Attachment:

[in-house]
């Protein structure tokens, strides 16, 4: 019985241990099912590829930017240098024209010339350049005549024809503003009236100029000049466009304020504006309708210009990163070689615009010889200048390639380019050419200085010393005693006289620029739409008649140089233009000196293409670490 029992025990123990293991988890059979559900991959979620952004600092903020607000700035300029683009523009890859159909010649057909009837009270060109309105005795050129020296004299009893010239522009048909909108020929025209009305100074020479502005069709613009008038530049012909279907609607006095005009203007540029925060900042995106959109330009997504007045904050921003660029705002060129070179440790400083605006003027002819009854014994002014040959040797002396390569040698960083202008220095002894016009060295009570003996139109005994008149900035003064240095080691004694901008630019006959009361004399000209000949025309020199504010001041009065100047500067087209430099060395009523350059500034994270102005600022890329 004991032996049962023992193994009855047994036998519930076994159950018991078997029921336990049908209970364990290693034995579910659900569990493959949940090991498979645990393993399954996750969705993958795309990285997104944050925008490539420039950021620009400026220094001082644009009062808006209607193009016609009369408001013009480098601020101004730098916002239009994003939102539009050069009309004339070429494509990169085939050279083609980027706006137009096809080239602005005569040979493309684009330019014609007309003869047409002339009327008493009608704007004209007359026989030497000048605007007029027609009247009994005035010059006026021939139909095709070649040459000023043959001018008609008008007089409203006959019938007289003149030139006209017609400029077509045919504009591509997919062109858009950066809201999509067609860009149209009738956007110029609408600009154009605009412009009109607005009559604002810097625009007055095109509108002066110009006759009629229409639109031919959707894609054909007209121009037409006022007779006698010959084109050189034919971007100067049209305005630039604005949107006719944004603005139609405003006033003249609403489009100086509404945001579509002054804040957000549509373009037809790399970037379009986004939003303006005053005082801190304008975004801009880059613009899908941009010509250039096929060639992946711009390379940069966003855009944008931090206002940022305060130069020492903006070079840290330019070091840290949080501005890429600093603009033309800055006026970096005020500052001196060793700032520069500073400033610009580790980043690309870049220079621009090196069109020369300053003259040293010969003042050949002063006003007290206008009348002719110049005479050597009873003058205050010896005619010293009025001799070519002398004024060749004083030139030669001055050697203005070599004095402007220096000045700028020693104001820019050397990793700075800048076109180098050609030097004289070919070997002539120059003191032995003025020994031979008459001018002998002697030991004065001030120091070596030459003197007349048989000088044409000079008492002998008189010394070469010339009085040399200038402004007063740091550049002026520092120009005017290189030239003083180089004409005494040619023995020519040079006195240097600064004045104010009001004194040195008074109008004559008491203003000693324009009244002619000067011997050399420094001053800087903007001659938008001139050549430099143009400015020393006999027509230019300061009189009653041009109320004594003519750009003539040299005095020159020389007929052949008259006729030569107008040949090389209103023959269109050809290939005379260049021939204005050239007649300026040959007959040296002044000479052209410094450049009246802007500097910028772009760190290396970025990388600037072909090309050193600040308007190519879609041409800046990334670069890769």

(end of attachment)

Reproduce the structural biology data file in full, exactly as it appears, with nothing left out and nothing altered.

[in-house]
């Protein structure tokens, strides 16, 4: 019985241990099912590829930017240098024209010339350049005549024809503003009236100029000049466009304020504006309708210009990163070689615009010889200048390639380019050419200085010393005693006289620029739409008649140089233009000196293409670490 029992025990123990293991988890059979559900991959979620952004600092903020607000700035300029683009523009890859159909010649057909009837009270060109309105005795050129020296004299009893010239522009048909909108020929025209009305100074020479502005069709613009008038530049012909279907609607006095005009203007540029925060900042995106959109330009997504007045904050921003660029705002060129070179440790400083605006003027002819009854014994002014040959040797002396390569040698960083202008220095002894016009060295009570003996139109005994008149900035003064240095080691004694901008630019006959009361004399000209000949025309020199504010001041009065100047500067087209430099060395009523350059500034994270102005600022890329 004991032996049962023992193994009855047994036998519930076994159950018991078997029921336990049908209970364990290693034995579910659900569990493959949940090991498979645990393993399954996750969705993958795309990285997104944050925008490539420039950021620009400026220094001082644009009062808006209607193009016609009369408001013009480098601020101004730098916002239009994003939102539009050069009309004339070429494509990169085939050279083609980027706006137009096809080239602005005569040979493309684009330019014609007309003869047409002339009327008493009608704007004209007359026989030497000048605007007029027609009247009994005035010059006026021939139909095709070649040459000023043959001018008609008008007089409203006959019938007289003149030139006209017609400029077509045919504009591509997919062109858009950066809201999509067609860009149209009738956007110029609408600009154009605009412009009109607005009559604002810097625009007055095109509108002066110009006759009629229409639109031919959707894609054909007209121009037409006022007779006698010959084109050189034919971007100067049209305005630039604005949107006719944004603005139609405003006033003249609403489009100086509404945001579509002054804040957000549509373009037809790399970037379009986004939003303006005053005082801190304008975004801009880059613009899908941009010509250039096929060639992946711009390379940069966003855009944008931090206002940022305060130069020492903006070079840290330019070091840290949080501005890429600093603009033309800055006026970096005020500052001196060793700032520069500073400033610009580790980043690309870049220079621009090196069109020369300053003259040293010969003042050949002063006003007290206008009348002719110049005479050597009873003058205050010896005619010293009025001799070519002398004024060749004083030139030669001055050697203005070599004095402007220096000045700028020693104001820019050397990793700075800048076109180098050609030097004289070919070997002539120059003191032995003025020994031979008459001018002998002697030991004065001030120091070596030459003197007349048989000088044409000079008492002998008189010394070469010339009085040399200038402004007063740091550049002026520092120009005017290189030239003083180089004409005494040619023995020519040079006195240097600064004045104010009001004194040195008074109008004559008491203003000693324009009244002619000067011997050399420094001053800087903007001659938008001139050549430099143009400015020393006999027509230019300061009189009653041009109320004594003519750009003539040299005095020159020389007929052949008259006729030569107008040949090389209103023959269109050809290939005379260049021939204005050239007649300026040959007959040296002044000479052209410094450049009246802007500097910028772009760190290396970025990388600037072909090309050193600040308007190519879609041409800046990334670069890769």